by Liz Walter
Everyone tells stories. We do it every day, even if it’s just telling our family that we met an old friend in the supermarket. English exams often ask students to write anecdotes or descriptions of past events. An important part of telling a story is using the right tenses because they show the reader or listener how the events in your story fit together. There are four main tenses that are often used for stories – in English language teaching, they are often known as the narrative tenses, because they are used to narrate (=tell) a story.
The most common tense for stories is the past simple. We use the past simple to talk about completed actions in the past. We often use several past simple tenses, one after another:
I saw an old lady. I went over to her and spoke to her.
It is very common to use the past simple when a time is mentioned:
On Sunday, we played tennis.
We had a meeting at 11 o’clock.
We also use the past continuous in stories. It is used for two main reasons. The first is to set the scene before the action of the story begins:
The sun was shining and the birds were singing in the trees.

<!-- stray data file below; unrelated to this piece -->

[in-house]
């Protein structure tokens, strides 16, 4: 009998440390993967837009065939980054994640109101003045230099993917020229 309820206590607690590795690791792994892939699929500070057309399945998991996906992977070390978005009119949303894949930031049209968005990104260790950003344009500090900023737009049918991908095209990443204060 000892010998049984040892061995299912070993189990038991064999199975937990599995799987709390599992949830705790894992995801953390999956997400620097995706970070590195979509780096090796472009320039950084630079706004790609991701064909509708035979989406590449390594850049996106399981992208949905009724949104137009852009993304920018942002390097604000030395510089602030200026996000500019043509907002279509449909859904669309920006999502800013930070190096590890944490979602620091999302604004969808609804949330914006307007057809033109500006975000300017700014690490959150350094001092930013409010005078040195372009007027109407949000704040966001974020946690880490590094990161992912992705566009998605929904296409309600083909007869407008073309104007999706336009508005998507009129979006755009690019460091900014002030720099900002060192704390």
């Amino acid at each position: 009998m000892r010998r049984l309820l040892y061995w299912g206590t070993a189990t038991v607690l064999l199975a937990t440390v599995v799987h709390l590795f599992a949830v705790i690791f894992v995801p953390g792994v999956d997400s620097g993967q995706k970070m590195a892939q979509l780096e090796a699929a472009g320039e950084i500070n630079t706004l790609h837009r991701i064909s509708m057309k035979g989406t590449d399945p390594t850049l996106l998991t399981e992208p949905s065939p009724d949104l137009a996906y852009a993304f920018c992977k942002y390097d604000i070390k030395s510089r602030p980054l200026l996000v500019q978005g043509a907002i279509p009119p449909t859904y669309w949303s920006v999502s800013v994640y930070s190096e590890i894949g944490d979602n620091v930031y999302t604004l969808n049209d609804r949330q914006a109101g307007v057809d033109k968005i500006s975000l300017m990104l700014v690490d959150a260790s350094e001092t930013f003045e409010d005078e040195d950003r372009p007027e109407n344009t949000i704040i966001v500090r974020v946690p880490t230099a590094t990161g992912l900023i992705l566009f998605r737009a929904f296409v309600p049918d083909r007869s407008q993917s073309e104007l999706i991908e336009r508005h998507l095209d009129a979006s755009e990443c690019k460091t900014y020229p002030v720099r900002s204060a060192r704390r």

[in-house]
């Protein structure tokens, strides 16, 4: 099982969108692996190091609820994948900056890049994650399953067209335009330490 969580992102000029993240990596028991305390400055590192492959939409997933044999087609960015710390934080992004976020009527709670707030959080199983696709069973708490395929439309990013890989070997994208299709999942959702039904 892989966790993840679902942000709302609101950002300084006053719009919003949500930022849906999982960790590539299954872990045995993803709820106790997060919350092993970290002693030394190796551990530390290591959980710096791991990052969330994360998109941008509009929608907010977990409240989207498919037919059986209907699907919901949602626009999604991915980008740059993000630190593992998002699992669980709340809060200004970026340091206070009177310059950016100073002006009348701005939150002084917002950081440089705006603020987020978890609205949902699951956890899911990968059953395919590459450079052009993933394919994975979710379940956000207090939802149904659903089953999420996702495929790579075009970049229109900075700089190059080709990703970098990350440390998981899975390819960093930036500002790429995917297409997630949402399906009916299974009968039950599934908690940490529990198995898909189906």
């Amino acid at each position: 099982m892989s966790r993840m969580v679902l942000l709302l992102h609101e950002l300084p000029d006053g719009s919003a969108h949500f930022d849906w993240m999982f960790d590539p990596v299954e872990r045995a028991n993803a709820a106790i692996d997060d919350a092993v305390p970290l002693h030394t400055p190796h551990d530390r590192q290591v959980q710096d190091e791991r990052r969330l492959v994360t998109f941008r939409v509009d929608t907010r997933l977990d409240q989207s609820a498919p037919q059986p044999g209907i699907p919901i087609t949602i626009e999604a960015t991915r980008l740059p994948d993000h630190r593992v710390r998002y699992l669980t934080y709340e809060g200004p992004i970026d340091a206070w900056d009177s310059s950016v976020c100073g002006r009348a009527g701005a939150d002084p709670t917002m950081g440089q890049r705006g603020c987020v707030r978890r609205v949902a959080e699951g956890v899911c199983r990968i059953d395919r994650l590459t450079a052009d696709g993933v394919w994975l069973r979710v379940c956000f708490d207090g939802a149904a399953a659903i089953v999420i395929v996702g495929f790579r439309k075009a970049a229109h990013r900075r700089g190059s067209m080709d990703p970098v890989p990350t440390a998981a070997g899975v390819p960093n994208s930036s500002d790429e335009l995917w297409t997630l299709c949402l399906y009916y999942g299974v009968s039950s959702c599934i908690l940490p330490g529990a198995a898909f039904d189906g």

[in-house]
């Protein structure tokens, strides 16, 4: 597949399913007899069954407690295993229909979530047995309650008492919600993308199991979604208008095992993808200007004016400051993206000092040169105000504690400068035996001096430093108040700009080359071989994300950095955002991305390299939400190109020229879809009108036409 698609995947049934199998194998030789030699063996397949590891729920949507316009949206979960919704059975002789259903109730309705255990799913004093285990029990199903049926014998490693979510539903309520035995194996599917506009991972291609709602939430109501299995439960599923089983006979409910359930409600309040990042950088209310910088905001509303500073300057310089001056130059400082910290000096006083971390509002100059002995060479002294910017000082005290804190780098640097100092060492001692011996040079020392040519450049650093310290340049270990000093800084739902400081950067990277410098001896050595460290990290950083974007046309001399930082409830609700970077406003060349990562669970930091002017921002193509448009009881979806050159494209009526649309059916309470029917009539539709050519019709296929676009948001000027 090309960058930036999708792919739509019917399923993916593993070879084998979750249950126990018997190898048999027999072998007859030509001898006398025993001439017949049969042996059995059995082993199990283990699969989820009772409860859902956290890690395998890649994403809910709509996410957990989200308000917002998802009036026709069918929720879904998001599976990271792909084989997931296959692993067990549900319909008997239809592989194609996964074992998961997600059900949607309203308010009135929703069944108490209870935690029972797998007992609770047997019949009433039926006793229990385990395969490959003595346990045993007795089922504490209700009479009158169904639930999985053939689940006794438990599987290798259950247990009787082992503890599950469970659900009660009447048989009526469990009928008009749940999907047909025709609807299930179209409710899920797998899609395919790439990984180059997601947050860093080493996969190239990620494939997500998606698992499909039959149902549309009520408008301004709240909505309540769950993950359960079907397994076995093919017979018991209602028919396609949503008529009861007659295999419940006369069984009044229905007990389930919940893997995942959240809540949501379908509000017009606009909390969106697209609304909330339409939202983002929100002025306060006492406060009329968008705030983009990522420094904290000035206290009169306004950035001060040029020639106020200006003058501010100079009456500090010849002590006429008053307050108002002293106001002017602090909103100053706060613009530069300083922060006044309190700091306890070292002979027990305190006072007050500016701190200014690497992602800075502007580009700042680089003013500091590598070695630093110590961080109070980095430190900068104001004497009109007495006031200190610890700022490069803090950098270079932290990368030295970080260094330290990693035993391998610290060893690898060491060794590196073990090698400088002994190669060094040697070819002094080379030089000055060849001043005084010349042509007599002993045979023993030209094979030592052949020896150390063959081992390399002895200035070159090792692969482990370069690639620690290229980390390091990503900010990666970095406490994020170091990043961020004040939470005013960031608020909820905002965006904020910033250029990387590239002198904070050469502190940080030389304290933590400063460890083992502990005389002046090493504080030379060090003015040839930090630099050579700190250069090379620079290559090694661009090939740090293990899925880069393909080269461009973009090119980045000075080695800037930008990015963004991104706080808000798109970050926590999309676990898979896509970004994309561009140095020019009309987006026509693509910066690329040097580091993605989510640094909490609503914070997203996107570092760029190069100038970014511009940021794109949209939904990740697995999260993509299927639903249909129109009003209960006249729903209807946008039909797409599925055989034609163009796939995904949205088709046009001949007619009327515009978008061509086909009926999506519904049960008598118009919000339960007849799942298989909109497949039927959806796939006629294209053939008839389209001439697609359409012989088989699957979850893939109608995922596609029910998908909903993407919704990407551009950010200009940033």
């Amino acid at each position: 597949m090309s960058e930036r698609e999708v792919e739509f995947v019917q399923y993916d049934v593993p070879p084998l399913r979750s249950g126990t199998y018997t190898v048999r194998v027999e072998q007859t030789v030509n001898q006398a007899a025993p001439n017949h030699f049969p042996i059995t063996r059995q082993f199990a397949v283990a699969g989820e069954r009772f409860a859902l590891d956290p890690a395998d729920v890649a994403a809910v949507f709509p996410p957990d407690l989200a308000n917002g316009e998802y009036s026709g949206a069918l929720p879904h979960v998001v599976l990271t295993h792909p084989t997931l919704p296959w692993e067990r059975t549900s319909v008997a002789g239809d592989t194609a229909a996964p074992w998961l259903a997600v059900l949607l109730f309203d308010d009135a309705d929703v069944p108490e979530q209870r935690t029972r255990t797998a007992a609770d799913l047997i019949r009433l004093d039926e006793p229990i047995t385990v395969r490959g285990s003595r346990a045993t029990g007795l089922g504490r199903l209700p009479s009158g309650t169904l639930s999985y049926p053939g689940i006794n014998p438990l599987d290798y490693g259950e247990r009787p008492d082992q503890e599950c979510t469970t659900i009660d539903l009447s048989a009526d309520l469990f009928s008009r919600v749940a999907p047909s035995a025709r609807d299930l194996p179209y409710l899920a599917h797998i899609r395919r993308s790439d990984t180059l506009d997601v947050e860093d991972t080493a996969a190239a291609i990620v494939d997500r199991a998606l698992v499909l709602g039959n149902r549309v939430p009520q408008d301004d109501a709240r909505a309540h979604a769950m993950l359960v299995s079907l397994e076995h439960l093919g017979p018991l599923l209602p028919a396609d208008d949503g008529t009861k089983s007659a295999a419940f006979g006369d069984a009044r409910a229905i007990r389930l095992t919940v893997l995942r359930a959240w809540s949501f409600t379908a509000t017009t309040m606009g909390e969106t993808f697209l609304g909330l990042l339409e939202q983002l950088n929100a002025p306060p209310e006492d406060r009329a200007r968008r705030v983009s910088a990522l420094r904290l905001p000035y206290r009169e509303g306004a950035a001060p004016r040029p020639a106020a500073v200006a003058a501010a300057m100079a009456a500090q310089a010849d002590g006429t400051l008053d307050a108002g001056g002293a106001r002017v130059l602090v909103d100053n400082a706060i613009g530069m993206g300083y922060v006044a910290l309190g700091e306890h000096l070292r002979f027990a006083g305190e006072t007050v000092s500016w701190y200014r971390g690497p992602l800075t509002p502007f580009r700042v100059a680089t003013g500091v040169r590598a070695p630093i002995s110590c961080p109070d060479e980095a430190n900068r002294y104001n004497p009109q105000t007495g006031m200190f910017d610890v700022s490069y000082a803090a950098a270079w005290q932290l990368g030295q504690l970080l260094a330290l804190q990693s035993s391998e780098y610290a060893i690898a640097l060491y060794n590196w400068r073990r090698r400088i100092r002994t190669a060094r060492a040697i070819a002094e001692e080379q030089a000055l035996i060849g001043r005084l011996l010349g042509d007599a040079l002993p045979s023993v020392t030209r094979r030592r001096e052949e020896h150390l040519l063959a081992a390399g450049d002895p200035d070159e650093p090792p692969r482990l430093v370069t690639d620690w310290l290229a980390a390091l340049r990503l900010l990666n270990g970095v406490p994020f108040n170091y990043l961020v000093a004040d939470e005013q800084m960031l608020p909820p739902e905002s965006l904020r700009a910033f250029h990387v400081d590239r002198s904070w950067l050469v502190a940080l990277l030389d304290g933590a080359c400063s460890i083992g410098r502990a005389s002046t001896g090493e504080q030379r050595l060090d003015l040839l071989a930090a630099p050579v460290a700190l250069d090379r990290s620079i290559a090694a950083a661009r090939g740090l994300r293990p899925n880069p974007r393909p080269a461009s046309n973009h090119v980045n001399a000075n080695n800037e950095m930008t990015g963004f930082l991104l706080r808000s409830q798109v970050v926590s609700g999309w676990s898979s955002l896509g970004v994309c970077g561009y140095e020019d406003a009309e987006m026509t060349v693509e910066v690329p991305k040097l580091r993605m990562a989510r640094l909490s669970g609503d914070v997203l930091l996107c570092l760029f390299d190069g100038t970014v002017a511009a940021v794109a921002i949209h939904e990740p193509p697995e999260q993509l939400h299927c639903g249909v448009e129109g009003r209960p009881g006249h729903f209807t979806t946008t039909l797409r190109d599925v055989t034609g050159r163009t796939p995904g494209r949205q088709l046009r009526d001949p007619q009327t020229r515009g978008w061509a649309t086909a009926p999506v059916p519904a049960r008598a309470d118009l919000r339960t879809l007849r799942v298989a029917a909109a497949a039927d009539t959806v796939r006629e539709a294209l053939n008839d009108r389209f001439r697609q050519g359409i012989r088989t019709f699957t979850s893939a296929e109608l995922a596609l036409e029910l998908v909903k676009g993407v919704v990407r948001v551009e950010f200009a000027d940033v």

The second is to talk about things that were happening during a period of time:
The children were picking strawberries.
When we write a narrative, we often need to use the past continuous and the past simple together. We often use when to show a shorter, complete action or event that interrupts a longer one, and while to show an action or event that is completed while another action or event is in progress:
He was swimming in the sea when he saw a shark.
I met her while I was working in Istanbul.
We often need to talk about things that happen before the main action of the story starts. For this we use the past perfect and the past perfect continuous. The past perfect is formed with had + past participle:
She had never seen the document before.
The past perfect continuous is formed with had been + -ing verb. It is used for showing actions or events happening over a longer period of time before the story began:
They had been arguing all morning.
The following paragraph shows a typical way in which these four tenses are used in a story:
I was driving to work when the accident happened. It had been raining all morning and the streets were wet. I probably wasn’t concentrating enough because I was thinking about a problem I’d had at work the previous day. Anyway, I was approaching the city when a deer suddenly ran into the road. I swerved to miss it. The car skidded and I crashed into a lamppost.
I hope this will help you use tenses accurately in your own narratives – let me know if you have any questions!